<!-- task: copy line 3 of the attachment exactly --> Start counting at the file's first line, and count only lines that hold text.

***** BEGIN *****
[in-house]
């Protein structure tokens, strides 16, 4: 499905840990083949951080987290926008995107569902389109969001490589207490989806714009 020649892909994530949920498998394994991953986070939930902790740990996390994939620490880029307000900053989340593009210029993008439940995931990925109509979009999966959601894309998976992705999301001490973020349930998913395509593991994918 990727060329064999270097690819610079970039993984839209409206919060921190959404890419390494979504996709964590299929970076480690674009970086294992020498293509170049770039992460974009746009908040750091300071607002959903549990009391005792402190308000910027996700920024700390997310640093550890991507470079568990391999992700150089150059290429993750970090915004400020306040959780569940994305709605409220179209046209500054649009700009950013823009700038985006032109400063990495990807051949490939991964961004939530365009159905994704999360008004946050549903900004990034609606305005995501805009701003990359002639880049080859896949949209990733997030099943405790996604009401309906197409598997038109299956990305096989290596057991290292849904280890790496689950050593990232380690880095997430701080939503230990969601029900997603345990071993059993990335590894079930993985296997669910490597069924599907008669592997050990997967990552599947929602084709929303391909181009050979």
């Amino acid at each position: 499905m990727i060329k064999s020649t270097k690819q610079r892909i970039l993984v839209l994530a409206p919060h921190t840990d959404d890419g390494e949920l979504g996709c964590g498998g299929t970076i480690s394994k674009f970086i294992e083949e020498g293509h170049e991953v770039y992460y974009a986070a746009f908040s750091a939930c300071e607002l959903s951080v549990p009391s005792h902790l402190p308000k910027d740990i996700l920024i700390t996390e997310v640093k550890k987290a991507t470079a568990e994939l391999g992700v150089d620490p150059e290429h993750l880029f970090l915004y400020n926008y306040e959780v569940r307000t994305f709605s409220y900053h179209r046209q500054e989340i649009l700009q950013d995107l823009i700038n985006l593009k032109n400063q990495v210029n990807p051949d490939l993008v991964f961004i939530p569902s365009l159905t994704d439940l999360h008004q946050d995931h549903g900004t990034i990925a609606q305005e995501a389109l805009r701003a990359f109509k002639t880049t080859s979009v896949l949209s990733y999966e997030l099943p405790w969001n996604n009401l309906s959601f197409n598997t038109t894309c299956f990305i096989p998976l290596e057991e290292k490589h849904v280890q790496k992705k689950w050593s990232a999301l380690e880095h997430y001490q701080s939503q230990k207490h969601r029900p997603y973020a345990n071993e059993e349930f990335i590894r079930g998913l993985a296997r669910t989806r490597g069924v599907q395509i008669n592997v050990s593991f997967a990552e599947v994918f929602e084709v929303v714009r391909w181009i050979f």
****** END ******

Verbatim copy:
């Amino acid at each position: 499905m990727i060329k064999s020649t270097k690819q610079r892909i970039l993984v839209l994530a409206p919060h921190t840990d959404d890419g390494e949920l979504g996709c964590g498998g299929t970076i480690s394994k674009f970086i294992e083949e020498g293509h170049e991953v770039y992460y974009a986070a746009f908040s750091a939930c300071e607002l959903s951080v549990p009391s005792h902790l402190p308000k910027d740990i996700l920024i700390t996390e997310v640093k550890k987290a991507t470079a568990e994939l391999g992700v150089d620490p150059e290429h993750l880029f970090l915004y400020n926008y306040e959780v569940r307000t994305f709605s409220y900053h179209r046209q500054e989340i649009l700009q950013d995107l823009i700038n985006l593009k032109n400063q990495v210029n990807p051949d490939l993008v991964f961004i939530p569902s365009l159905t994704d439940l999360h008004q946050d995931h549903g900004t990034i990925a609606q305005e995501a389109l805009r701003a990359f109509k002639t880049t080859s979009v896949l949209s990733y999966e997030l099943p405790w969001n996604n009401l309906s959601f197409n598997t038109t894309c299956f990305i096989p998976l290596e057991e290292k490589h849904v280890q790496k992705k689950w050593s990232a999301l380690e880095h997430y001490q701080s939503q230990k207490h969601r029900p997603y973020a345990n071993e059993e349930f990335i590894r079930g998913l993985a296997r669910t989806r490597g069924v599907q395509i008669n592997v050990s593991f997967a990552e599947v994918f929602e084709v929303v714009r391909w181009i050979f």